The Date (iCandy Productions) This is a short romantic comedy film, which has no dialogue throughout and instead has sound effects and music playing. It is based around one central character, a male, whom we know no personal information about (age, etc), who sets up a date from his home. However, his date stands him up... Or so he thinks.
Film analysis The film opens with simple text, which connotes to the audience that the film isn’t going to be too extravagant and over the top, but instead a short simple film that gets its point quickly. Behind the text is a boiling saucepan which also connotes to the audience that the film may involve some sort of cooking, potentially for the date, and sets up a scene for the audience of a kitchen, as this is where cooking takes place.
Film analysis An over the shoulder shot, reveals the setting of the opening scene to the audience, along with some close up shots of the food he is preparing. The opening setting of the main character is in the kitchen where he is preparing food for his date. The setting of the kitchen gives the audience quite a homely feel, and the bright colours of the opening setting creates a warm, calm atmosphere.
Film analysis The music within the opening scenes of this short film is fast and snappy, which shows the characters anticipation for his date, and throughout the short film the non diegetic score music changes depending on the characters mood. The characters clothing in the opening scenes is quite casual and laid back and fashionable, so we as an audience assume he is quite young.
Film analysis The director has chosen to use an establishing shot to tell the audience that the majority of the action will take place within the dining room, where he is preparing for his date. The non diegetic music has now sped up, which further highlights and connotes the characters anticipation for the date, as we assume as an audience he has never had a date before as he is rushing around even though he has plenty of time.
Film analysis The next few shots within the dining room, show the character placing numerous items on the table such as candles, roses and red wine onto the table. The director uses close up shots so the audience can be shown detail of the items. This also shows to the audience that the character is presumably a perfectionist and is going to all lengths to ensure his date will be romantic as possible. The items such as candles and roses, connote love to the audience and are typical conventions of a romantic film.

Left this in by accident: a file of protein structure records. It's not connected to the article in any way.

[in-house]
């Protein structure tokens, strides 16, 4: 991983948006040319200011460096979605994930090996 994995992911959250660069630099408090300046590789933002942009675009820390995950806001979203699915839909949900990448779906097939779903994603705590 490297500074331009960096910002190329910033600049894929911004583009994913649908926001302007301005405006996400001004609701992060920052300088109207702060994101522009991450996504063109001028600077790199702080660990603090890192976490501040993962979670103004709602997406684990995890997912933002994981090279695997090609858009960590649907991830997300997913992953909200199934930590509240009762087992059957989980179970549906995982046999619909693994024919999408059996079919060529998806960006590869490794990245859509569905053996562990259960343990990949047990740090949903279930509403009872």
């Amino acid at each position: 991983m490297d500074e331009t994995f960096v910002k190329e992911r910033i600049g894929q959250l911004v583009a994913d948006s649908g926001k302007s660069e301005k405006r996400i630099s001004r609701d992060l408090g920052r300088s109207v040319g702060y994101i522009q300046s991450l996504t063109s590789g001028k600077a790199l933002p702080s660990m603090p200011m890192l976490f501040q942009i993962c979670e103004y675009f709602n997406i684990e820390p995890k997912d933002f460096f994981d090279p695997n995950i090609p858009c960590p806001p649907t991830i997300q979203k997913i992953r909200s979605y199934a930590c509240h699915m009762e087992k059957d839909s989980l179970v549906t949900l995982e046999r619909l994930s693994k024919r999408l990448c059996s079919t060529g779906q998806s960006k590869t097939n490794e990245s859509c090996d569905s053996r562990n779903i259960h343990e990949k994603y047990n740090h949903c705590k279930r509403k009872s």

Film analysis The non diegetic background music has further sped up, again highlighting his anticipation. The following scenes are of the character getting ready for the date. The typical stereotype of males when they get ready for dates is that they try everything to look their best and scrub up well so that they can impress their date, which is what the character shows. He is shown in a medium close up shot in the shower lathered up in soap, it is also presumed that the character is singing as he is moving his mouth. However, we can’t hear him as the whole film has no dialogue. This adds to the comical side of the film as by his mouth movement the audience can presume he is singing quite loudly, perhaps because he is extremely happy and excited for his date.
Film analysis The scenes when the character is in the bathroom, add to the comical genre of the film, and also are a convention of comedy/romantic films, as it is showing a character trying their best to look as good as they can to impress their date. The extreme close up used also adds to the comical element, as the audience can focus on the characters facial expressions more, which adds to the humour of the film.
Film analysis The audience are then quickly introduced to a new setting with the help of an establishing shot, and also by the change of the score music in the background. The setting of the mans room is a typical stereotype of a typical males room, as it is blue, messy and unorganised, which is the common held view of what males rooms look like, and this setting conforms to that stereotype.
Film analysis Throughout the bedroom scene where the man is deciding what to wear, he does very typical male things. Such as seeing how “ripped” he is in the mirror, which is a typical stereotype of males as they are believed to do this. The characters attire in this scene is of just him in his underwear, which adds to the comical genre of the film. However, the underwear seems to have a comic strip design which can be seen as childish as this is what a child would wear, which connotes to the audience that this character may also have an immature, playful
Film analysis The mans attire has changed to more formal wear, which shows the audience he is now ready for his date. The audience also know the man is ready for his date as he checks his watch, which connotes he is now just waiting for his date to arrive.